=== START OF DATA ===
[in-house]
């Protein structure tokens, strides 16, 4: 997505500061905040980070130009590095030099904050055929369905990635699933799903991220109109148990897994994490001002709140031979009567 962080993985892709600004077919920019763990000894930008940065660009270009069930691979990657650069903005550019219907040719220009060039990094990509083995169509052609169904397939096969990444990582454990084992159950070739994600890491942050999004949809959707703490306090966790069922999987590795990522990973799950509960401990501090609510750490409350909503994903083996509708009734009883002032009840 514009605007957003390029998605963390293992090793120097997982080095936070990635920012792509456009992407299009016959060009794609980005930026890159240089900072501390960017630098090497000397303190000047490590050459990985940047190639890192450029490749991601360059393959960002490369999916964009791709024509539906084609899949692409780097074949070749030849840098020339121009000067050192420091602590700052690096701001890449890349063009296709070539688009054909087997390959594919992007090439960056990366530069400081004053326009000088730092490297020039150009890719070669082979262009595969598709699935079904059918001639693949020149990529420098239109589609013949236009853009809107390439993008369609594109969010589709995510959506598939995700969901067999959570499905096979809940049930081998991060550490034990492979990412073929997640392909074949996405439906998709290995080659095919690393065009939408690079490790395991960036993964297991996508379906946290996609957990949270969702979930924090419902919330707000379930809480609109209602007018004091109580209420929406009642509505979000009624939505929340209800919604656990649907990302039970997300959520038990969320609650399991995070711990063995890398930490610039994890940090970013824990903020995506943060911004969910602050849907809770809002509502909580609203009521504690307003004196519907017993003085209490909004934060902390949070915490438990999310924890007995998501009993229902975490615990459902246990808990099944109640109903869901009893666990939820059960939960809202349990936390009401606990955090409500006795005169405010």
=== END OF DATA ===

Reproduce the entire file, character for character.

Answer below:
[in-house]
């Protein structure tokens, strides 16, 4: 997505500061905040980070130009590095030099904050055929369905990635699933799903991220109109148990897994994490001002709140031979009567 962080993985892709600004077919920019763990000894930008940065660009270009069930691979990657650069903005550019219907040719220009060039990094990509083995169509052609169904397939096969990444990582454990084992159950070739994600890491942050999004949809959707703490306090966790069922999987590795990522990973799950509960401990501090609510750490409350909503994903083996509708009734009883002032009840 514009605007957003390029998605963390293992090793120097997982080095936070990635920012792509456009992407299009016959060009794609980005930026890159240089900072501390960017630098090497000397303190000047490590050459990985940047190639890192450029490749991601360059393959960002490369999916964009791709024509539906084609899949692409780097074949070749030849840098020339121009000067050192420091602590700052690096701001890449890349063009296709070539688009054909087997390959594919992007090439960056990366530069400081004053326009000088730092490297020039150009890719070669082979262009595969598709699935079904059918001639693949020149990529420098239109589609013949236009853009809107390439993008369609594109969010589709995510959506598939995700969901067999959570499905096979809940049930081998991060550490034990492979990412073929997640392909074949996405439906998709290995080659095919690393065009939408690079490790395991960036993964297991996508379906946290996609957990949270969702979930924090419902919330707000379930809480609109209602007018004091109580209420929406009642509505979000009624939505929340209800919604656990649907990302039970997300959520038990969320609650399991995070711990063995890398930490610039994890940090970013824990903020995506943060911004969910602050849907809770809002509502909580609203009521504690307003004196519907017993003085209490909004934060902390949070915490438990999310924890007995998501009993229902975490615990459902246990808990099944109640109903869901009893666990939820059960939960809202349990936390009401606990955090409500006795005169405010």